Squaring my shoulders I opened the door and walked into the shop that had been my second home since moving to Seattle. The shop had always had a strong allure for me. Old gizmos, antiques, musical instruments and anything else people were willing to pawn for money. No weapons though. Mr. G hadn’t wanted to attract the wrong crowd.
Lot of good that had done him.
In the back were two areas of special interest to me: old books and older vinyl records. There was something about the musty smell of old books and cardboard record jackets that made me happy.
Weird, I know.
The books were my vice or passion depending on how you chose to look at it. The records had been Maddy’s favorite. Maddy, my best friend, was now living with her parents in Los Angeles. Maddy had been unquestionably the best thing that had happened to me during my time in Seattle. In addition to being my best friend she had also been, still was, my secret crush. My damaged leg and limp, and my insecurity about it, had prevented me from ever letting her in on that little nugget.
Shaking off the distracting thoughts of Maddy I looked around. Kenwoode was nowhere to be seen so I scooted over to the small office behind the long glass counter and peeked in. Empty.
I felt my cheeks flush. Kenwoode was constantly leaving the shop unattended, and while I understood that it wasn’t his ‘
cup of tea’
his frequent absence left Mr. Goodturn’s business exposed to thieves or vandals. Plus it seemed so disrespectful, to just leave the door unlocked and the business unsupervised. And stupid. I was getting my mad on and feeling righteously indignant when a voice called from the delivery hallway at the back of the shop.
“Come upstairs straight away. There’s a new development,” came Kenwoode’s cultured and mellifluous voice.
In spite of my growing anger I felt a thrill of anticipation. His news could only be in reference to the one thing that he and I both cared about. I knacked the lock on the front door and turned off the neon “Open” sign, and ran to the back hall and caught up with him at the service elevator.
“What?” I asked, gasping for breath. “What is it?”
Barely turning his head in my direction he frowned and said, “Best to show you.” We stepped into the elevator and the door rumbled shut. There was the familiar lurch and metallic rattle as the old elevator car started the short trip up to Mr. Goodturn’s living quarters.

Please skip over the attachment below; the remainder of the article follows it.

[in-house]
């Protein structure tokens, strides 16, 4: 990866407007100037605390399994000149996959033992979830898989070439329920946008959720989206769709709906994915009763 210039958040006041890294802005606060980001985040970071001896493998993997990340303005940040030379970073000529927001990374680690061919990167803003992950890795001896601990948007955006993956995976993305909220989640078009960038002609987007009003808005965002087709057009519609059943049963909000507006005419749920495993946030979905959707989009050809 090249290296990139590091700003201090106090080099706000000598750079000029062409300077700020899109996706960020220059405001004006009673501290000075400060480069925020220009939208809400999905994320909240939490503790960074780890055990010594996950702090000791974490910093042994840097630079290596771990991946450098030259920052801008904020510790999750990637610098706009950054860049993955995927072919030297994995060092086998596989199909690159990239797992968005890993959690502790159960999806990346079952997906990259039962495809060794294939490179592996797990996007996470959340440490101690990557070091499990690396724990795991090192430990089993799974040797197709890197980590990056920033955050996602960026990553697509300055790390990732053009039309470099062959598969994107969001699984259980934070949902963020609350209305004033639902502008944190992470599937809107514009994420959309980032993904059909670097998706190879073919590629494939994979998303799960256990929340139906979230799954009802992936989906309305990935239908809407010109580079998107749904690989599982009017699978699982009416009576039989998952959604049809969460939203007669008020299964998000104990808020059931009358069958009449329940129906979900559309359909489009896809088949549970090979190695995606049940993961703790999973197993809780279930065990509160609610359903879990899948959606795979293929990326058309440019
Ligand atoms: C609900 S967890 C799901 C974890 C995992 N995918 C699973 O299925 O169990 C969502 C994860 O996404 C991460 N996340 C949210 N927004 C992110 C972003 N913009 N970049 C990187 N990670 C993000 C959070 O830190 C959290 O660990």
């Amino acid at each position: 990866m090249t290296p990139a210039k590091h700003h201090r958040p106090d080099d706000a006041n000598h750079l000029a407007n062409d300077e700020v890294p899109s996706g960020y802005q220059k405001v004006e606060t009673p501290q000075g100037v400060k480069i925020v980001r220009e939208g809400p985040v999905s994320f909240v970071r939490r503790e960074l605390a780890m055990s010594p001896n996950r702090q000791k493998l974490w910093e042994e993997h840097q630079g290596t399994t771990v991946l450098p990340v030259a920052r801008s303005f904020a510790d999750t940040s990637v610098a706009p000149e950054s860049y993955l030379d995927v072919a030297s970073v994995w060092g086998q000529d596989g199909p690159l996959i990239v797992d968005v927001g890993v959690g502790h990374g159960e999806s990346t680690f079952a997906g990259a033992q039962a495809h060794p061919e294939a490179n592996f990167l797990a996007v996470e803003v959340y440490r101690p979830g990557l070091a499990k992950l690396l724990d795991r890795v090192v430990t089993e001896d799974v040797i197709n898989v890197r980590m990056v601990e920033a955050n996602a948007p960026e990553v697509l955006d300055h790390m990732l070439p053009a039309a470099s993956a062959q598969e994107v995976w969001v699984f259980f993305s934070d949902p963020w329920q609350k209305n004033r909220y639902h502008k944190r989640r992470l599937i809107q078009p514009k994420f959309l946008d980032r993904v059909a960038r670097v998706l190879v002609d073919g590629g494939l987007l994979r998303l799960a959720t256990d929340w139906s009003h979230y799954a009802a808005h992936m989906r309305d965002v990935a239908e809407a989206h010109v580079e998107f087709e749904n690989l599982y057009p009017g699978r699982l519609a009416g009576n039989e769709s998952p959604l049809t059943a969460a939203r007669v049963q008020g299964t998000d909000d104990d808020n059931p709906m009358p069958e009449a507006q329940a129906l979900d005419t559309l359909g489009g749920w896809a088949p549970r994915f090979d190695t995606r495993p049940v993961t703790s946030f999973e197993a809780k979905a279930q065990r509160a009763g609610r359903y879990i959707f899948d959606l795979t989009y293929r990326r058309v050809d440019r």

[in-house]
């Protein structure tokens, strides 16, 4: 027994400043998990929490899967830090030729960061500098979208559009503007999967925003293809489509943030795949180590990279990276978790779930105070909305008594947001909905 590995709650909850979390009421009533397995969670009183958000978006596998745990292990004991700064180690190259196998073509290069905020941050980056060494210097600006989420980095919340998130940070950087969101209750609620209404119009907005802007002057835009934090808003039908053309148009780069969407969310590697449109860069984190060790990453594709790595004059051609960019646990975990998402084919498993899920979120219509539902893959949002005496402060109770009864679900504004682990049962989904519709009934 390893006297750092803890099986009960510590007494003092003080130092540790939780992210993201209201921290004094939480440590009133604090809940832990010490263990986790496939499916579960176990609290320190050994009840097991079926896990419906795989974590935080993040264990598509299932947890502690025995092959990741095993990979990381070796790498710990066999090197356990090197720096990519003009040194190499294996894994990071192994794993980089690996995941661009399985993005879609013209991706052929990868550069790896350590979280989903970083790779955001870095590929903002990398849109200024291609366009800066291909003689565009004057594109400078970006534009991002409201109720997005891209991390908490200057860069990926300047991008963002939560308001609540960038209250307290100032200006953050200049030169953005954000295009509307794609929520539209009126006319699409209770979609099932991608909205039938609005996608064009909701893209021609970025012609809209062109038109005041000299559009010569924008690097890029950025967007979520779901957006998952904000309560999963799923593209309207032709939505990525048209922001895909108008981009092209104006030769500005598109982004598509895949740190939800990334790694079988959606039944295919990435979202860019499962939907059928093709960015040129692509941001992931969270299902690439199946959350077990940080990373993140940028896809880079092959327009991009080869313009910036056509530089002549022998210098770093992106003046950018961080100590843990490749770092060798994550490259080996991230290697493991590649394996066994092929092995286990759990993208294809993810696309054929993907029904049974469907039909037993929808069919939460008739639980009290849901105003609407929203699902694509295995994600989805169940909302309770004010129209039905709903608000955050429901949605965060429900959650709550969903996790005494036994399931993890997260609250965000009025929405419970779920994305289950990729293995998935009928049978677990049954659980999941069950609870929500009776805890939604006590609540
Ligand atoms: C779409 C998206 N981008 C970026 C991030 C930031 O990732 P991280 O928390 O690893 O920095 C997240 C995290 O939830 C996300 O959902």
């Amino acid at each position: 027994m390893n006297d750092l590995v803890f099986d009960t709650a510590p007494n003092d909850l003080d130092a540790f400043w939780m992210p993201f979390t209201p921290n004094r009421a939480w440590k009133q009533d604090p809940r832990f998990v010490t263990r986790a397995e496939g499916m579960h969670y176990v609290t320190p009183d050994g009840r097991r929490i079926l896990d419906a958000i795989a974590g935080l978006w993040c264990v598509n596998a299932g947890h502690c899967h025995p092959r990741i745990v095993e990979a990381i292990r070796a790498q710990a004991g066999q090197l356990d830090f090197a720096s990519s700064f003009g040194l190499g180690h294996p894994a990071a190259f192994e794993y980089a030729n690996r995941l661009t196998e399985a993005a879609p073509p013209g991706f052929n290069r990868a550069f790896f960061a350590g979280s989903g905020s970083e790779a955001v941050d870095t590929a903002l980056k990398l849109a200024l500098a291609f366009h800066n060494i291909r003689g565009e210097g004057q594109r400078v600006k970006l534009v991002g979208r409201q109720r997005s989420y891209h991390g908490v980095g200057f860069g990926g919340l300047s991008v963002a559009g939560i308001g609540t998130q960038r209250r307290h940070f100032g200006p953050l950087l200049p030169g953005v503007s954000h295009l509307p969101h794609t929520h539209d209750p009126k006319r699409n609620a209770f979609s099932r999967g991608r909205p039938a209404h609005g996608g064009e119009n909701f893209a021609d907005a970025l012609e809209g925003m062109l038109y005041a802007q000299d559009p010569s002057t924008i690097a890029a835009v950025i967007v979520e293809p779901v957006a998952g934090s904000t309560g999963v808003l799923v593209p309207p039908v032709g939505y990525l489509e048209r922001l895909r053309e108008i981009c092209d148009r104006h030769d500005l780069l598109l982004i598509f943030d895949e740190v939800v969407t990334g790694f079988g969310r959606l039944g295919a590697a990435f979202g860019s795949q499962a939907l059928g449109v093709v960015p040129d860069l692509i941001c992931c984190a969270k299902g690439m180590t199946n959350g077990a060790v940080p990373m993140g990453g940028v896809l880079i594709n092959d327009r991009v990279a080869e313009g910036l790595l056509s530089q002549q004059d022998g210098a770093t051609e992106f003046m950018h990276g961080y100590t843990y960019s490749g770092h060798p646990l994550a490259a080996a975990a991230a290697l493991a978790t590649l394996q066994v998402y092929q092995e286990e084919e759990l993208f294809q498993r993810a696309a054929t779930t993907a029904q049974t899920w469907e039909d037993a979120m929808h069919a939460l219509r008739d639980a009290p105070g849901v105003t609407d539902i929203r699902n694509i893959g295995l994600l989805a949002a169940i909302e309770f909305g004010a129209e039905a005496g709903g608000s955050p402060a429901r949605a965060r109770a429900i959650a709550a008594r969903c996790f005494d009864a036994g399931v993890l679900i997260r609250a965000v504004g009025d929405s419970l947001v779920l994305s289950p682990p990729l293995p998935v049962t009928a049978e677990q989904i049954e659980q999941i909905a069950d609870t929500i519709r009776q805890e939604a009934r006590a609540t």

We traveled in silence. I didn’t dislike Kenwoode, but I wasn’t a fan either. His presence was a painful reminder that Mr. Goodturn wasn’t around anymore.
He tilted his chin up and focused on the ceiling of the tiny elevator car. He was somewhere north of forty years old, but it was hard to judge how far north. He was tall as in six foot two or three, thick iron gray hair that was parted on the side with not one hair out of place. Square-jawed, slender but not thin he possessed one feature that I thought almost made him cool: a goatee and moustache. Almost, because the rest of his physical persona was stiff, as though he’d been seriously injured at some point in his past and he was forced to walk carefully. Unlike Mr. Goodturn, who typically wore white t-shirts and suspenders, Kenwoode always wore a suit, light grey or tan, with a vest and a tie. He didn’t wear glasses and his eyes were wide and an icy blue. When he spoke it was rarely conversational. It seemed that the more efficient his speech the happier he was. In the weeks since we had become acquainted I had never seen him smile. We were not quite the same height (I’d enjoyed a healthy growth spurt over the last several months but wasn’t six foot, yet) but he always made me feel small.
When the elevator clunked to a stop Kenwoode stepped into the hall as soon as the door opened without looking in my direction. I followed him the short distance to the entrance to Mr. G’s apartment. Apartment didn’t accurately describe Mr. Goodturn’s home. His living quarters took up the entire top floor of the building and included a lush rooftop garden and patio. As we entered the large entry area I touched Kenwoode’s elbow.
“Mr. Kenwoode, please what’s going on?” I asked.
Giving no indication that he had heard me he walked unhurriedly toward a long hallway to the left of the entry area that had several doors set at regular intervals. This part of Mr. G’s home was where I’d been sleeping ever since all hell broke loose at school. We passed the door to my room and proceeded to the room at the end of the hall.
As he turned the knob and pushed the door open, he turned to me.
“His eyes opened today.” He said with no emotion.